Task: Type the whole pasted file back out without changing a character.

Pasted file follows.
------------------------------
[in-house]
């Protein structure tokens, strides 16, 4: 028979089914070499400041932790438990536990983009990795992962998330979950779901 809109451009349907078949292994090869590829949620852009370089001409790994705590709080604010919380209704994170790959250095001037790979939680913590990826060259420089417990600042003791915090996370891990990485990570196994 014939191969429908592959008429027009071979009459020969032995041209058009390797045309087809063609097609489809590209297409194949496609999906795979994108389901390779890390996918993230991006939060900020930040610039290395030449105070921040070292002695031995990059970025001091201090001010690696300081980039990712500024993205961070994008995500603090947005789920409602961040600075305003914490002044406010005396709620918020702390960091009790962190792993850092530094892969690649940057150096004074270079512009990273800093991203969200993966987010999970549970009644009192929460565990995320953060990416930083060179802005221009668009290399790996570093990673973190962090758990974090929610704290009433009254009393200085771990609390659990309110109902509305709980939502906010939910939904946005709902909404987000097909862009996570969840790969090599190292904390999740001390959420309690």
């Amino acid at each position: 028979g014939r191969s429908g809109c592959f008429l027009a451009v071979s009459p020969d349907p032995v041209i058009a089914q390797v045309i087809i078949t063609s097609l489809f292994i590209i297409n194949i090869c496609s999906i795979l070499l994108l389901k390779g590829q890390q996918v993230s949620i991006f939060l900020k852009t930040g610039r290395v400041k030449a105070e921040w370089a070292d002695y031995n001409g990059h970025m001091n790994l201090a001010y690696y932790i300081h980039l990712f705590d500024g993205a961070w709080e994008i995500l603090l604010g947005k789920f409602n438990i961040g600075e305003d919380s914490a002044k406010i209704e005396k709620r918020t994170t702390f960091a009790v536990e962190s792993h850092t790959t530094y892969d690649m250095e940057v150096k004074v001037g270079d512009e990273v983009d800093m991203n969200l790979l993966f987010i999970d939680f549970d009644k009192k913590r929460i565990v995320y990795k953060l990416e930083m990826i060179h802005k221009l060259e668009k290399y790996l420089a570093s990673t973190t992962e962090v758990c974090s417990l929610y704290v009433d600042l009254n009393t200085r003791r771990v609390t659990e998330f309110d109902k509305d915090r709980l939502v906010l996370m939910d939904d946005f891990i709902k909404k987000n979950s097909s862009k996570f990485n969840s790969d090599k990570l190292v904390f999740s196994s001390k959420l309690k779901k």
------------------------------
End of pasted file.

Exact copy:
[in-house]
């Protein structure tokens, strides 16, 4: 028979089914070499400041932790438990536990983009990795992962998330979950779901 809109451009349907078949292994090869590829949620852009370089001409790994705590709080604010919380209704994170790959250095001037790979939680913590990826060259420089417990600042003791915090996370891990990485990570196994 014939191969429908592959008429027009071979009459020969032995041209058009390797045309087809063609097609489809590209297409194949496609999906795979994108389901390779890390996918993230991006939060900020930040610039290395030449105070921040070292002695031995990059970025001091201090001010690696300081980039990712500024993205961070994008995500603090947005789920409602961040600075305003914490002044406010005396709620918020702390960091009790962190792993850092530094892969690649940057150096004074270079512009990273800093991203969200993966987010999970549970009644009192929460565990995320953060990416930083060179802005221009668009290399790996570093990673973190962090758990974090929610704290009433009254009393200085771990609390659990309110109902509305709980939502906010939910939904946005709902909404987000097909862009996570969840790969090599190292904390999740001390959420309690």
């Amino acid at each position: 028979g014939r191969s429908g809109c592959f008429l027009a451009v071979s009459p020969d349907p032995v041209i058009a089914q390797v045309i087809i078949t063609s097609l489809f292994i590209i297409n194949i090869c496609s999906i795979l070499l994108l389901k390779g590829q890390q996918v993230s949620i991006f939060l900020k852009t930040g610039r290395v400041k030449a105070e921040w370089a070292d002695y031995n001409g990059h970025m001091n790994l201090a001010y690696y932790i300081h980039l990712f705590d500024g993205a961070w709080e994008i995500l603090l604010g947005k789920f409602n438990i961040g600075e305003d919380s914490a002044k406010i209704e005396k709620r918020t994170t702390f960091a009790v536990e962190s792993h850092t790959t530094y892969d690649m250095e940057v150096k004074v001037g270079d512009e990273v983009d800093m991203n969200l790979l993966f987010i999970d939680f549970d009644k009192k913590r929460i565990v995320y990795k953060l990416e930083m990826i060179h802005k221009l060259e668009k290399y790996l420089a570093s990673t973190t992962e962090v758990c974090s417990l929610y704290v009433d600042l009254n009393t200085r003791r771990v609390t659990e998330f309110d109902k509305d915090r709980l939502v906010l996370m939910d939904d946005f891990i709902k909404k987000n979950s097909s862009k996570f990485n969840s790969d090599k990570l190292v904390f999740s196994s001390k959420l309690k779901k």